Improving transit (esp. efficiency): A couple years ago I tried to start a Transit Riders Union...though around the same time, we had our first child and I started working at Google, so I haven't had much time to develop the organization since then. Realizing that once the Transit Riders Union actually takes off, its opinions might no longer match my own, so I'll be using this site as a dumping ground for the ideas that inspired that work.
In brief, I think it's important for riders to have more input to the transit system, make the system easier to use, and deploy it in a way that uses taxpayer resources more efficiently. In particular, any capital improvement that moves buses more quickly and reliably attracts more riders by becoming more competitive with the private auto, but *also* saves taxpayer funds by providing the same number of bus runs while completing those runs in less time--effectively reducing the number of transit service hours that must be funded.
(Here's the site of the org that I've been trying to develop: http://www.transitriders.org)
Transit agencies need to be more accommodating of people with different needs. One of my favorite transit advocates ("Bus Chick",http://www.buschick.com/) highlights how a mother of two can use public transit exclusively.
Commuter service is expensive (often no revenue on reverse trips) and encourages sprawl. Personally, I think commuter fares should be ~2x higher than other service in order to offset their higher cost; I also think higher prices for commuter service is justified by the value provided to the riders (saving money on parking, and saving time that can be spent reading or working on the bus).
I also envision the Transit Riders Union to push the transit agencies to use their resources more efficiently. For example, we should be asking the state to enable more enforcement of 'yield to bus' laws, which would improve speeds for transit riders and reduce costs for tax payers.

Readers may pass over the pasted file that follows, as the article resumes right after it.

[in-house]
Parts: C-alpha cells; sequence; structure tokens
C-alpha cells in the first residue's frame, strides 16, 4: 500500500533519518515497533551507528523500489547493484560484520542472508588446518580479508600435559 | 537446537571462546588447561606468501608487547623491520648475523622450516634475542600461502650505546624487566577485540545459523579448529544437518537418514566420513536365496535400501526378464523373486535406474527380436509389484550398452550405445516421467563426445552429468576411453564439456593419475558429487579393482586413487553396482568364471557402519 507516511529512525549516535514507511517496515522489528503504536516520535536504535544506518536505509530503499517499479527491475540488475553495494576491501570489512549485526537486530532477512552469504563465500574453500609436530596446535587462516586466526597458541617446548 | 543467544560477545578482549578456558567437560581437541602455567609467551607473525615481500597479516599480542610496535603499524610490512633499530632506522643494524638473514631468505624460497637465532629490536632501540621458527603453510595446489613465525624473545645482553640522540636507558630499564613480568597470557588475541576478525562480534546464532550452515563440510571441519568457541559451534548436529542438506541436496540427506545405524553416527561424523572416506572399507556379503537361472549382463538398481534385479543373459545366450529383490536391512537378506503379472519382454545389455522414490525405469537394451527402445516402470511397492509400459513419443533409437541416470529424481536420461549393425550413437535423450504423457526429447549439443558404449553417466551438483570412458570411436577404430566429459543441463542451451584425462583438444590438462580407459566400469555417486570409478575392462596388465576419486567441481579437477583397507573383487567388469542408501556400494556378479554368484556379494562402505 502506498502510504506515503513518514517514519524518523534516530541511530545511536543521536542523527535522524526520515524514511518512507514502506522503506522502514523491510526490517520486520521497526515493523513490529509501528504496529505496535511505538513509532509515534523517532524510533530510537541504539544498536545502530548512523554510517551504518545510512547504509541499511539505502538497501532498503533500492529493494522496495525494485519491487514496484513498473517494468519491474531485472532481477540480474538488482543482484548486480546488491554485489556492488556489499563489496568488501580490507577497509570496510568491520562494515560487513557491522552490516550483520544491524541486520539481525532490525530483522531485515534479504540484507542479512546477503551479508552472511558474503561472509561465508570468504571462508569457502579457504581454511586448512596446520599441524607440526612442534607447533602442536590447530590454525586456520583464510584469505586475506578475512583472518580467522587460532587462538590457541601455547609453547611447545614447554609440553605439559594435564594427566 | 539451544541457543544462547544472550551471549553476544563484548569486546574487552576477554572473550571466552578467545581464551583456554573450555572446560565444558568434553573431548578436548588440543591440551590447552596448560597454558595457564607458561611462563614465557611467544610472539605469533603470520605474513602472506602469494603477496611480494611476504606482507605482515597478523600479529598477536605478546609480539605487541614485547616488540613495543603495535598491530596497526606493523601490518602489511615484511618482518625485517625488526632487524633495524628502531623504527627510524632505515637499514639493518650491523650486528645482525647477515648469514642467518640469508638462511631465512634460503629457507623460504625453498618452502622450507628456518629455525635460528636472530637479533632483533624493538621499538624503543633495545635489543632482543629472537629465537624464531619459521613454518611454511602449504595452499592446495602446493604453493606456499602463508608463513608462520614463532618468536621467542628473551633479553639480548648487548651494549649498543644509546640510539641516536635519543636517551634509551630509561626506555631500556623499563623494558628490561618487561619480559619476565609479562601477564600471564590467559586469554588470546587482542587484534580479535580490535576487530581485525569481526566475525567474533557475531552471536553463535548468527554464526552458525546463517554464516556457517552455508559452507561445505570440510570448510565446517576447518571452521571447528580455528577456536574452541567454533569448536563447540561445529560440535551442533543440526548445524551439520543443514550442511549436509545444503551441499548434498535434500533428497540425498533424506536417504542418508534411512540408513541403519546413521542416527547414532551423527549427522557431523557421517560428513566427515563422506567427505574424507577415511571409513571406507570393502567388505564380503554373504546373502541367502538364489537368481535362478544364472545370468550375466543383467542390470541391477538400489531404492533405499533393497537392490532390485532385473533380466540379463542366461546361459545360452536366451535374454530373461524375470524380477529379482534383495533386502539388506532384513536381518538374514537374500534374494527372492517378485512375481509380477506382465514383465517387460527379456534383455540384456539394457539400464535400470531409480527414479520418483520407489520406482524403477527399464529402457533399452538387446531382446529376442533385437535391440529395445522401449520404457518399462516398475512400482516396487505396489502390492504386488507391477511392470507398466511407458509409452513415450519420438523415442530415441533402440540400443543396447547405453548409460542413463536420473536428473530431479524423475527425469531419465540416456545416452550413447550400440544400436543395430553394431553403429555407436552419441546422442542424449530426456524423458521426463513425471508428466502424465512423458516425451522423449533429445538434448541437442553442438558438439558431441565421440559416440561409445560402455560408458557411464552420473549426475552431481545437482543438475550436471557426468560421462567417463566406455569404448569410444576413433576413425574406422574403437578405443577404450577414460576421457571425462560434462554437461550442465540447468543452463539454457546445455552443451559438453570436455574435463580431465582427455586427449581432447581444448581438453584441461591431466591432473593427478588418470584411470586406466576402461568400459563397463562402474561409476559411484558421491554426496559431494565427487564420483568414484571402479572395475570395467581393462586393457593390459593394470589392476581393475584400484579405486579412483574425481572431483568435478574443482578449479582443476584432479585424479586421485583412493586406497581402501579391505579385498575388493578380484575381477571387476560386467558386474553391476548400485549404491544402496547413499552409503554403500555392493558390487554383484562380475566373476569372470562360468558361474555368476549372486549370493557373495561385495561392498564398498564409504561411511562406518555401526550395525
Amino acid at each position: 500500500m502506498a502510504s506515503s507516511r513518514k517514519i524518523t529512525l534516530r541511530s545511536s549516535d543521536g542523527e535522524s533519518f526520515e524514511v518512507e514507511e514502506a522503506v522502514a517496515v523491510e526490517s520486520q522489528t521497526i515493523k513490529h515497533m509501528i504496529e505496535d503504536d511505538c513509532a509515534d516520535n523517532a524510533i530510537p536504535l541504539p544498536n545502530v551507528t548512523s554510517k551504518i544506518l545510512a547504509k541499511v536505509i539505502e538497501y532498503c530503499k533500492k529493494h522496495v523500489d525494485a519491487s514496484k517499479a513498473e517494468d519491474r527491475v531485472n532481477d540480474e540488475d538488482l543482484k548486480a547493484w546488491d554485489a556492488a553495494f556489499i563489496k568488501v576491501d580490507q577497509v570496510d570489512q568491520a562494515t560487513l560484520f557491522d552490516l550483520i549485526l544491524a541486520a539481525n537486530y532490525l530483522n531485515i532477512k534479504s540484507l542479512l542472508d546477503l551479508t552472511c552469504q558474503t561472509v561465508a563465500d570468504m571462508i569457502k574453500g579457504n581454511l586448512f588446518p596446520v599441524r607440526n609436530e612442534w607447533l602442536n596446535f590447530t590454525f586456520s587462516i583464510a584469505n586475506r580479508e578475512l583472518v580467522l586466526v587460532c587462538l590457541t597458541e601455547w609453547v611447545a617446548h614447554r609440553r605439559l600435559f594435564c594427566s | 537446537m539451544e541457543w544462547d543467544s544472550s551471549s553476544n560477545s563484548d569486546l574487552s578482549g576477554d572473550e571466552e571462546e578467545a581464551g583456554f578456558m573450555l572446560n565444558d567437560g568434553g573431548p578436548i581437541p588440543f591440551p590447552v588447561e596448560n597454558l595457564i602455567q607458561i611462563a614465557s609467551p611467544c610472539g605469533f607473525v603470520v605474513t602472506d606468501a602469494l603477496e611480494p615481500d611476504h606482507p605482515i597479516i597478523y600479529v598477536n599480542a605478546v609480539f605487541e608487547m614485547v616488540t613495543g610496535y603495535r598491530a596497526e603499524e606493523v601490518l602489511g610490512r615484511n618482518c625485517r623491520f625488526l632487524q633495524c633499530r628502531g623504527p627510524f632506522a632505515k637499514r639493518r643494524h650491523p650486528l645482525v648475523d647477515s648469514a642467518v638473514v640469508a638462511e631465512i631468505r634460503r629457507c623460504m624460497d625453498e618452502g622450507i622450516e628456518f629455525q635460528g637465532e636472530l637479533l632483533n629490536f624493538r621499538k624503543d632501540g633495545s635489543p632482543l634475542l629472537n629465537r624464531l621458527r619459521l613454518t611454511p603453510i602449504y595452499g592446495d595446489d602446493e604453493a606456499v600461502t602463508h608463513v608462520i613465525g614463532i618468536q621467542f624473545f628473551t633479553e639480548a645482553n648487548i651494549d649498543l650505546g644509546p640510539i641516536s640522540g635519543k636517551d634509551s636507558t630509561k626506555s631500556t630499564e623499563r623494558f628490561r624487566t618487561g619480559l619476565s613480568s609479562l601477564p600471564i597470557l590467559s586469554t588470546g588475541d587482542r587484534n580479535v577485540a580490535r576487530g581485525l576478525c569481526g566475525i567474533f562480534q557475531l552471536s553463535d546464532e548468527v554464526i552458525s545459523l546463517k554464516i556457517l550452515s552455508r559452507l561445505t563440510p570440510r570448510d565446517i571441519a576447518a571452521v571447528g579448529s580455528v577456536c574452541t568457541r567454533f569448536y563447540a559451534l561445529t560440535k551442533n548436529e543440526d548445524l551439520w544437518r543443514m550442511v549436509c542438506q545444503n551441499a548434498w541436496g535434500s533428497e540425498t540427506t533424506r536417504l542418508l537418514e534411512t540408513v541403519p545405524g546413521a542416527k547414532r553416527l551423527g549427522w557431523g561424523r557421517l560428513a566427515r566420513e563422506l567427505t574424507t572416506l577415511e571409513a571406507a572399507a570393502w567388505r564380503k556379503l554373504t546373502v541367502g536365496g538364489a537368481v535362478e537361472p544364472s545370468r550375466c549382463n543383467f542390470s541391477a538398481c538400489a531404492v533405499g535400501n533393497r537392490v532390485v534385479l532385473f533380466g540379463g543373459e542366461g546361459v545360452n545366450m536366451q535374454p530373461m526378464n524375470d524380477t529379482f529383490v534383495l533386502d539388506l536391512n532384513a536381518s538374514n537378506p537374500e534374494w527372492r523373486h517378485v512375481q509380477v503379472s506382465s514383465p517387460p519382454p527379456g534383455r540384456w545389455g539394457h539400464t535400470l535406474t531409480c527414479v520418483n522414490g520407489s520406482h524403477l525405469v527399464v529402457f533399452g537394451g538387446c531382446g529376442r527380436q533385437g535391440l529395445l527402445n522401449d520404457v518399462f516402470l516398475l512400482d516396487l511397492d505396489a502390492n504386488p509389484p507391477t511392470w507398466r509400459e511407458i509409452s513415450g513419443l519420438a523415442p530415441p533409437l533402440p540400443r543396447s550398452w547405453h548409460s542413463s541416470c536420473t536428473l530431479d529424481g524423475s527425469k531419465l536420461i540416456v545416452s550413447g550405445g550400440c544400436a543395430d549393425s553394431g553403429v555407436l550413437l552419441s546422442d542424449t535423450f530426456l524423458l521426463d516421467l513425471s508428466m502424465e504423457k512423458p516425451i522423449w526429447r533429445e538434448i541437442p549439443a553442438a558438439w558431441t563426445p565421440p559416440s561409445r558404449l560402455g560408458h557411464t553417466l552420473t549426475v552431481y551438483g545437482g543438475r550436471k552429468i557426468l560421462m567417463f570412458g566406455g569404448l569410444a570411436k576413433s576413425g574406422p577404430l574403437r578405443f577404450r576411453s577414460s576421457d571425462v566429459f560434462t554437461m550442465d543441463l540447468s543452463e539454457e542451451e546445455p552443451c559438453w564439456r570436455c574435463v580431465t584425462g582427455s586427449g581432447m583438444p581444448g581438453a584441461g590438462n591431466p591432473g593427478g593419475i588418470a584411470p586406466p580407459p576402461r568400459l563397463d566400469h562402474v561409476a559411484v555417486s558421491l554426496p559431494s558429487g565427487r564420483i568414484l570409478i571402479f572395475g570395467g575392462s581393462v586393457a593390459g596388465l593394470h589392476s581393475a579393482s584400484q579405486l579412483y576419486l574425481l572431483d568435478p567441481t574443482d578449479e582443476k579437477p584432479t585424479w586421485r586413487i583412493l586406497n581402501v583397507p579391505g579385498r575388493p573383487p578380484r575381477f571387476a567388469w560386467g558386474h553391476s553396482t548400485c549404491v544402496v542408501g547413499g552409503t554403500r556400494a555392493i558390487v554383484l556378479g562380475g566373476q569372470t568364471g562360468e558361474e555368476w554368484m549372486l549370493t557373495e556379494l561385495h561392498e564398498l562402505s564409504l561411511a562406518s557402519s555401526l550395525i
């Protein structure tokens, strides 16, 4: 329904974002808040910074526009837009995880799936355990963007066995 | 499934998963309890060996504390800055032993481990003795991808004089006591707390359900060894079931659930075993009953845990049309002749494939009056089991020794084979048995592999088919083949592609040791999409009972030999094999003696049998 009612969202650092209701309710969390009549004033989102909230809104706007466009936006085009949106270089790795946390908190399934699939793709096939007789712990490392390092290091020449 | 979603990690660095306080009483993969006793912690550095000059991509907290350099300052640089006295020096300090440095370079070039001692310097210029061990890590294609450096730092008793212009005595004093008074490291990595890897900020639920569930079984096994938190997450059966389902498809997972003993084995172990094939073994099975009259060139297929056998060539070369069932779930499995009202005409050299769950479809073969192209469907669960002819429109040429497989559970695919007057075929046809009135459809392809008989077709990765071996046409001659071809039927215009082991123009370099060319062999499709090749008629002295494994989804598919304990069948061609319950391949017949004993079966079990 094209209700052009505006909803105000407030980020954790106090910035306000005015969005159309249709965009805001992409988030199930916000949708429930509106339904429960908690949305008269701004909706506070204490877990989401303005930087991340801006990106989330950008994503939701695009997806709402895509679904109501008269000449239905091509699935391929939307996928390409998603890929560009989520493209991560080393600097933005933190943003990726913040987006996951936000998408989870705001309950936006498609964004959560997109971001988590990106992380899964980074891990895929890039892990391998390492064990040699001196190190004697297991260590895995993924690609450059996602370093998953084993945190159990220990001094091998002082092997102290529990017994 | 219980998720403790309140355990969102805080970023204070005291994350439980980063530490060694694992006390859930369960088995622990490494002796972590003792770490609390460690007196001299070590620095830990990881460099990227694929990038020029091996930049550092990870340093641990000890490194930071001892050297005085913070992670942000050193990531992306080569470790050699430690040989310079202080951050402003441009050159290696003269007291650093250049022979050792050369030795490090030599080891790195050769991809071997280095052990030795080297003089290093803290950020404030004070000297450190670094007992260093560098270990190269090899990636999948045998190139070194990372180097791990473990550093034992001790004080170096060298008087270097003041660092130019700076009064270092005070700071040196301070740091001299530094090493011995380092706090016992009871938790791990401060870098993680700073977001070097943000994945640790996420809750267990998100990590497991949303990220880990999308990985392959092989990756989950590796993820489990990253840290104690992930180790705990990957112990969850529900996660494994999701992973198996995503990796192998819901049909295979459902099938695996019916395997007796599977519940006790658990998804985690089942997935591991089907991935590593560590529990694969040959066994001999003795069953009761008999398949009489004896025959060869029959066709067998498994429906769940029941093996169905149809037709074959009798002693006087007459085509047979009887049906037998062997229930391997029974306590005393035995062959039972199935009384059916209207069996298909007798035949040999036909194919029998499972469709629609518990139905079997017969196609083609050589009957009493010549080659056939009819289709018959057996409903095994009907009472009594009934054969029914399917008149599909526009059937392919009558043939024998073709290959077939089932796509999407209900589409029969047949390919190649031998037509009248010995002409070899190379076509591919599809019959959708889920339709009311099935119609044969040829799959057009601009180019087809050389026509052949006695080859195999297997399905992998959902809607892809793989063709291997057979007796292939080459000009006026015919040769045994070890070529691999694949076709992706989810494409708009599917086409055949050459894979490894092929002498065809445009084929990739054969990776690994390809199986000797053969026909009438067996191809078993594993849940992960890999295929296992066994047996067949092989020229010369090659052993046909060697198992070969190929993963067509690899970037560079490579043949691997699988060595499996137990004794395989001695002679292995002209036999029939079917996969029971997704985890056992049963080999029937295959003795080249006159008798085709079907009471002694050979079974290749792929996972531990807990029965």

One of my earlier goals for the Transit Riders Union was to encourage transit agencies to be more transparent with their data, enabling 3rd party analysis of performance. They've already opened their schedule data to enable more 3rd party development of tools for transit riders including OneBusAway and Google Transit, which I think is important since clearly Metro has not prioritized improving their Trip Planner in the ~10 years that it's existed...and why make taxpayers pay for something that private parties are willing to provide for free?
Frankly, as a transit rider, seeing the inefficiencies that exist, I'm embarrassed to ask for more funds for transit unless they either (a) enable transit to be more efficient or (b) enable maintenance of existing service levels in light of increasing congestion.
That said, I also believe we need to find new revenue sources that (1) charge the beneficiaries of transit service and (2) reduce the horribly regressive, deadweight sales tax. Specifically, commuter routes should be primarily subsidized with peak-hour congestion tolls and parking taxes, and all-day service should be primarily funded with taxes on the value of the land (not the value of the improvements). The premise is that the transit service provided should increase the value of the land such that the additional tax revenue from the benefitting land owners pays for the service; conversely, those who benefit less from transit service pay proportionally less for that portion of their property taxes.
Interesting websites regarding public transportation: